Stage Ib: Localized clinical lesion of the cervix or preclinical lesion is greater than stage Ia.

Stage Ib1: Clinical lesions not more than 4cm in size.

Stage Ib2: Clinical lesions larger than 4cm.

Stage II: Cancer has spread from the cervix but has not yet spread to the pelvic wall.

Cancer has invaded the vagina but has not spread to the bottom 1/3.

Stage IIa: There is no infection to the base of the broad ligament.

Stage IIb: There is a clear infection of the broad ligament base.

Stage III: Cancer spreads to the pelvic wall. On rectal examination, no cancer-free space was found between the tumor and the pelvic wall. The tumor spread to 1/3 below the vagina. All cases of hydrocephalus or dumb kidneys are stage III unless it's caused by something else.

Stage IIIa: Does not spread to the pelvic wall but invades the lower third of the vagina.

Stage IIIb: Spread to the pelvic wall or renal fluid retention or dumb kidney.

Stage IV: Cancer has spread from the pelvic region or there is clinical evidence of invasive bladder or rectal mucosa.

Stage IVa: Spread to neighboring agencies.

Stage IVb: Spread to distant organs.

Differential diagnosis

The route, cervical apical ulcer: is a common lesion in the cervix.

Cervical polyps: The form of glandular polyps with necrosis or infection.

Endometriosis: Most easily mistaken for the bleeding phase coincides with menstruation on the background of endometriosis.

Cervical syphilis: primary syphilis can be found in the cervix.

Cervical tuberculosis: very rare, a history of genital TB.

Treatment

Treatment measures

Radiotherapy:

External radiotherapy: use Cobalt 60, total dose 50-60 grays. Common complications are cystitis, enteritis, skin reactions such as scleroderma. Radiotherapy is used as an add-on measure in case of lymph node metastasis, or preoperative treatment in case the tumor is too large.

Local radiation therapy: using radium or césium, by placing radiation sources into the vagina - cervix. 

Common complications are Infections, transient cystitis, rectal ulcer, bladder-vaginal probe, bladder-rectal probe.

This method is only capable of destroying cancer in place and some nearby chains of lymph nodes.

Surgical treatment:

Methods to remove lesions in place: Cut tip.

Wertheim-Meigs surgery.

Extensive total hysterectomy up to 1/3 above the vagina.

Take the lymph nodes and remove adipose tissue along the pelvic ganglia chains.

Take the aortic ganglion group.

Chemical treatment:

Preoperative chemotherapy has been shown to be helpful in tumors over 2cm.

Treatments with Cisplatin 50 mg / m2, Vincristine 1 mg / m2, and Bleomycine 25 mg / m2 for 1 to 3 weeks can reduce tumor size, facilitate easy surgery and prolong the time. recurrence time.

Optimal chemotherapy after surgery has not been determined to date, but results from existing studies indicate low-dose Cisplatin alone (40 mg / m2 weekly) or Cisplatin (50 - 75 mg / m2 of day 1) combined with 5-FU (1000 mg / m2 for the next 4 days) may improve patient survival.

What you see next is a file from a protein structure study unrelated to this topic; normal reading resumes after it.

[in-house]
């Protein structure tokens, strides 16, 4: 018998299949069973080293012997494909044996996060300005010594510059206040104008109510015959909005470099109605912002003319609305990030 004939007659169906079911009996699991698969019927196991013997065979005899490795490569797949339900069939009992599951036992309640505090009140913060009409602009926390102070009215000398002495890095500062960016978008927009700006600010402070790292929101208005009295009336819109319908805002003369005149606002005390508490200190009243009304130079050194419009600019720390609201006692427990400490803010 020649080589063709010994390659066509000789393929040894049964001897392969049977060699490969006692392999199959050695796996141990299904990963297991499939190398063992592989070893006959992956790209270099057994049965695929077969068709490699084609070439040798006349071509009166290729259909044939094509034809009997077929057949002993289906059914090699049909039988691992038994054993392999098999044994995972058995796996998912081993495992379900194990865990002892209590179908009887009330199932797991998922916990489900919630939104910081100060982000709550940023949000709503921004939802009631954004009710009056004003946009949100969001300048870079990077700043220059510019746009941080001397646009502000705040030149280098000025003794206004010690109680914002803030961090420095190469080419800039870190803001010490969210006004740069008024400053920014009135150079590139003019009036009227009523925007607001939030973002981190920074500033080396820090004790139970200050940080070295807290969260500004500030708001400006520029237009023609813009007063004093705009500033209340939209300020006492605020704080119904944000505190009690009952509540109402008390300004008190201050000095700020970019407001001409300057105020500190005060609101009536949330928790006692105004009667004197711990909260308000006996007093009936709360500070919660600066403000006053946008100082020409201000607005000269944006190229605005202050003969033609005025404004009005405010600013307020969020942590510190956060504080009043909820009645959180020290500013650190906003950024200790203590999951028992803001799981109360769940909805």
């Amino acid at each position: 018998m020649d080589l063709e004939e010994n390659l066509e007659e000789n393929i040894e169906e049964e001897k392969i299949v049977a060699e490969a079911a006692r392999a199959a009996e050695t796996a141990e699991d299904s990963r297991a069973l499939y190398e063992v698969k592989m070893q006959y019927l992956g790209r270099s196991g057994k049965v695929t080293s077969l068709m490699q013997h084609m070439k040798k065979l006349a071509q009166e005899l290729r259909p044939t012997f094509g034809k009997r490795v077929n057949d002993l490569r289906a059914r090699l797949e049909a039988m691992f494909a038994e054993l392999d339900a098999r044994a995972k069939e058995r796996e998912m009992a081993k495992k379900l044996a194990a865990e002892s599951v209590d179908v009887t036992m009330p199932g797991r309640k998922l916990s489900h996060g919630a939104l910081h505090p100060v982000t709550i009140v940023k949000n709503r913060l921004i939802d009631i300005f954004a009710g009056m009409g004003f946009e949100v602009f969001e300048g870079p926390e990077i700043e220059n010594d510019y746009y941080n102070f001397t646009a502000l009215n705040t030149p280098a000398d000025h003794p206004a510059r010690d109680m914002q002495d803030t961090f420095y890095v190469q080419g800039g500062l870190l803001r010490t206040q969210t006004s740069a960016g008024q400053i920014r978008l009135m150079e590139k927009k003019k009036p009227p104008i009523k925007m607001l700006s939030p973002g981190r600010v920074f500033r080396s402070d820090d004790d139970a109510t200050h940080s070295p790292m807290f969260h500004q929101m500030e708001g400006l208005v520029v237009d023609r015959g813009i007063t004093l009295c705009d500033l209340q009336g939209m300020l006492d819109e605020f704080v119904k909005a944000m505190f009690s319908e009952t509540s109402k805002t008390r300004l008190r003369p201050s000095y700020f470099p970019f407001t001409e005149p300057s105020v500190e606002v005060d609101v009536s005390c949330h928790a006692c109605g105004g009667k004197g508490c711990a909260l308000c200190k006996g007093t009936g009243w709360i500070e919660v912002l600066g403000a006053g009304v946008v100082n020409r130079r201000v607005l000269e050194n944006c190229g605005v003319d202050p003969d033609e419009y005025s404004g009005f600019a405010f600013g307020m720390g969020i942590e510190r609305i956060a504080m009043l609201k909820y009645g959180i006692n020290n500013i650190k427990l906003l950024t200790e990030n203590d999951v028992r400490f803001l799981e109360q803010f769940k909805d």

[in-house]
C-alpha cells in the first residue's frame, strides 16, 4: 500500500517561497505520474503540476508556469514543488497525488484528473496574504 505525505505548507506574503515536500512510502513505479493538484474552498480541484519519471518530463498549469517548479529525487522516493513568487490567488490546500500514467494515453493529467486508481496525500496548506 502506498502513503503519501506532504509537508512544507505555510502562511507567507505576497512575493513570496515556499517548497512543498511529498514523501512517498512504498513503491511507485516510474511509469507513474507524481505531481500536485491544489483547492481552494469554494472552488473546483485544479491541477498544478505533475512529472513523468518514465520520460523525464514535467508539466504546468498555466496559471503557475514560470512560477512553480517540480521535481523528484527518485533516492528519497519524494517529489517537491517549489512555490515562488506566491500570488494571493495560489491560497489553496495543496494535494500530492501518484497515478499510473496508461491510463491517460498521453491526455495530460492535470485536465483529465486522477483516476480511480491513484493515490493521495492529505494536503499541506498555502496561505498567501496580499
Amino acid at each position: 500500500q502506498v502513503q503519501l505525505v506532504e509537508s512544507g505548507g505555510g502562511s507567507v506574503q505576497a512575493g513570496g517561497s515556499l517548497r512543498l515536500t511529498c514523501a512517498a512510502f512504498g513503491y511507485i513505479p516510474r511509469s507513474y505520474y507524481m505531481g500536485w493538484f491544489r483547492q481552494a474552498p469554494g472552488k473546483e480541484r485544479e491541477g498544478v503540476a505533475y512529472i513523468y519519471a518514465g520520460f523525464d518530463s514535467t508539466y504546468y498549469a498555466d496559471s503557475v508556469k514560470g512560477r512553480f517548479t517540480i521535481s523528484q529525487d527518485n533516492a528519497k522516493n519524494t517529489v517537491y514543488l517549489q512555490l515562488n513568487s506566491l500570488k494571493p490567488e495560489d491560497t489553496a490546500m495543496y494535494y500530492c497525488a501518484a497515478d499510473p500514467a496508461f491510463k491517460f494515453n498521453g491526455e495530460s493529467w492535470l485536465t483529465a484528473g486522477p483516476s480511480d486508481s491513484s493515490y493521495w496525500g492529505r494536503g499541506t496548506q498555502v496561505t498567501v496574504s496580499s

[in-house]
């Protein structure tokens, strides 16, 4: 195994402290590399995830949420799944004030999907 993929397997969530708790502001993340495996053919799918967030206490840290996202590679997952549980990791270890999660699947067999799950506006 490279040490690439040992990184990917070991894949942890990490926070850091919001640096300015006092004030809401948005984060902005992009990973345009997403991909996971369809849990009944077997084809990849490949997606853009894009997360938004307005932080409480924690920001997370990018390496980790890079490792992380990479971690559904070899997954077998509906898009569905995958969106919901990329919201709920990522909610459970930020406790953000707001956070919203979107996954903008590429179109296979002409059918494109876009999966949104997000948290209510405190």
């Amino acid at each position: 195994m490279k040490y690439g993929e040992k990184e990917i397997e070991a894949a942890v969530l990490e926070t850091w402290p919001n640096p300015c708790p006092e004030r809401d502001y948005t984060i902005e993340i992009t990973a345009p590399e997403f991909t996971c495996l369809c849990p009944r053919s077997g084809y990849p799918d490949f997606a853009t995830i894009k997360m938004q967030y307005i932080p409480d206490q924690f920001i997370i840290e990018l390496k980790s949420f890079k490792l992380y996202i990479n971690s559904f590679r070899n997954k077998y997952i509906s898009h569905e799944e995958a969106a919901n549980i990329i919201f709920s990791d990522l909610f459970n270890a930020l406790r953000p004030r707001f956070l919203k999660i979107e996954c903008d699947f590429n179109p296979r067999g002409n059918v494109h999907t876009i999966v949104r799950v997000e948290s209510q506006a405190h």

Indications for treatment

Intracellular cancer:

In young women, who still wish to give birth, can prune or amputate the cervix, and then need to be carefully monitored every 6 months with 3-4 times vaginal cytology. In a woman with enough children, the elderly can extensively have a complete hysterectomy.

Invasive cancer:

Usually managed according to a combination regimen of radiation therapy and surgery.

Stage I - IIa: Mainly surgery according to Wertheim-Meigs method, complete hysterectomy, cut two appendages, cut 1/3 on the vagina, remove all connective organizations under two broad ligament leaves, curettage in the pelvic fossa and along the abdominal aorta. For stage Ib, many authors state the benefits of radiotherapy before surgery to reduce the level of malignancy of cancer cells, destroy the pervasive foci around the primary lesion, and prevent metastasis. In preoperative radiotherapy, the source of radiation used is césium or radium, stop radiation therapy about 6 weeks before surgery, radiotherapy after surgery using Cobalt rays shining into the pelvic area where lymph nodes have been removed.

Stage IIb and stage III: radiotherapy and reassessment to consider indications for surgery. 

Stage IV: radiation therapy and supportive treatment, can apply temporary surgery such as bladder drainage, artificial anus.

Prognosis

Prognostic factors: depends on the stage of the disease, lymph node metastasis, the size of cancer, the patient's condition, and the severity of the surgery.

The survival rate after 5 years:

Intracellular cancer stage: 100%.

Stage I: 80%.

Stage II: 50%.

Stage III: 20-30%.

Stage IV: less than 10%.

Prevention

Cervical cancer is dangerous because it causes high mortality in the invasive stage, but progresses slowly, if detected early, it can be cured. Therefore, the prevention of cervical cancer plays a huge role in reducing morbidity and mortality. To prevent disease, it is recommended that women:

Little birth.

Practice good women's hygiene.

Periodic gynecological examination, at least 1 time/year to perform screening tests (making vaginal - cervical smear ...) or go to a specialist facility when there are abnormal signs such as bleeding after intercourse, abnormal gas damage.

Early and thorough treatment of benign cervical lesions.

Avoid having sex too soon, avoid having multiple sex partners.